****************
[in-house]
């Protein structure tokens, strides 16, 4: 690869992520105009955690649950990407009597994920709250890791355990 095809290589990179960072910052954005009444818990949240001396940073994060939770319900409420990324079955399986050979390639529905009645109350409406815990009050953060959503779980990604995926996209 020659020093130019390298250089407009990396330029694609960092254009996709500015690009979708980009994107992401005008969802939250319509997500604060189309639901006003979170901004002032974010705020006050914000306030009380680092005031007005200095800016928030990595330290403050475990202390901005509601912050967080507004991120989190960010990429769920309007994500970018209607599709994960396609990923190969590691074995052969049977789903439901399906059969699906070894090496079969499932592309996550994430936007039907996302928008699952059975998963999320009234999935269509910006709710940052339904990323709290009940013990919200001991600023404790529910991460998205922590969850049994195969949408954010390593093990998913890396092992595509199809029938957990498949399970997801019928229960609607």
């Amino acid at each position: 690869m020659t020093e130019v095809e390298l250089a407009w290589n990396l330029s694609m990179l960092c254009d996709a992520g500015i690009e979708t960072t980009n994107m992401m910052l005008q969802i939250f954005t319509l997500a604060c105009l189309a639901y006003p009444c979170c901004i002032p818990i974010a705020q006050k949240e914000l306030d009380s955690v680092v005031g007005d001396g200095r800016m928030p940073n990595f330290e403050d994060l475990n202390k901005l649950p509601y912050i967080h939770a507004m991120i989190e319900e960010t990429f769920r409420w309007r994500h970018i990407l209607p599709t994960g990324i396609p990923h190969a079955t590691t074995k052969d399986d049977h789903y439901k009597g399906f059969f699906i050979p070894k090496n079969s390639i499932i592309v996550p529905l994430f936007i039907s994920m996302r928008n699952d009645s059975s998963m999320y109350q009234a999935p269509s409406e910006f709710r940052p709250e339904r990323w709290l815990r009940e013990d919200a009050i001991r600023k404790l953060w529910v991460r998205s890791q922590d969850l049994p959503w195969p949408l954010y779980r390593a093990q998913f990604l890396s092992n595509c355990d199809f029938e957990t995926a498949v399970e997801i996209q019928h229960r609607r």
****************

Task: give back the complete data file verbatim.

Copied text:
[in-house]
């Protein structure tokens, strides 16, 4: 690869992520105009955690649950990407009597994920709250890791355990 095809290589990179960072910052954005009444818990949240001396940073994060939770319900409420990324079955399986050979390639529905009645109350409406815990009050953060959503779980990604995926996209 020659020093130019390298250089407009990396330029694609960092254009996709500015690009979708980009994107992401005008969802939250319509997500604060189309639901006003979170901004002032974010705020006050914000306030009380680092005031007005200095800016928030990595330290403050475990202390901005509601912050967080507004991120989190960010990429769920309007994500970018209607599709994960396609990923190969590691074995052969049977789903439901399906059969699906070894090496079969499932592309996550994430936007039907996302928008699952059975998963999320009234999935269509910006709710940052339904990323709290009940013990919200001991600023404790529910991460998205922590969850049994195969949408954010390593093990998913890396092992595509199809029938957990498949399970997801019928229960609607």
């Amino acid at each position: 690869m020659t020093e130019v095809e390298l250089a407009w290589n990396l330029s694609m990179l960092c254009d996709a992520g500015i690009e979708t960072t980009n994107m992401m910052l005008q969802i939250f954005t319509l997500a604060c105009l189309a639901y006003p009444c979170c901004i002032p818990i974010a705020q006050k949240e914000l306030d009380s955690v680092v005031g007005d001396g200095r800016m928030p940073n990595f330290e403050d994060l475990n202390k901005l649950p509601y912050i967080h939770a507004m991120i989190e319900e960010t990429f769920r409420w309007r994500h970018i990407l209607p599709t994960g990324i396609p990923h190969a079955t590691t074995k052969d399986d049977h789903y439901k009597g399906f059969f699906i050979p070894k090496n079969s390639i499932i592309v996550p529905l994430f936007i039907s994920m996302r928008n699952d009645s059975s998963m999320y109350q009234a999935p269509s409406e910006f709710r940052p709250e339904r990323w709290l815990r009940e013990d919200a009050i001991r600023k404790l953060w529910v991460r998205s890791q922590d969850l049994p959503w195969p949408l954010y779980r390593a093990q998913f990604l890396s092992n595509c355990d199809f029938e957990t995926a498949v399970e997801i996209q019928h229960r609607r």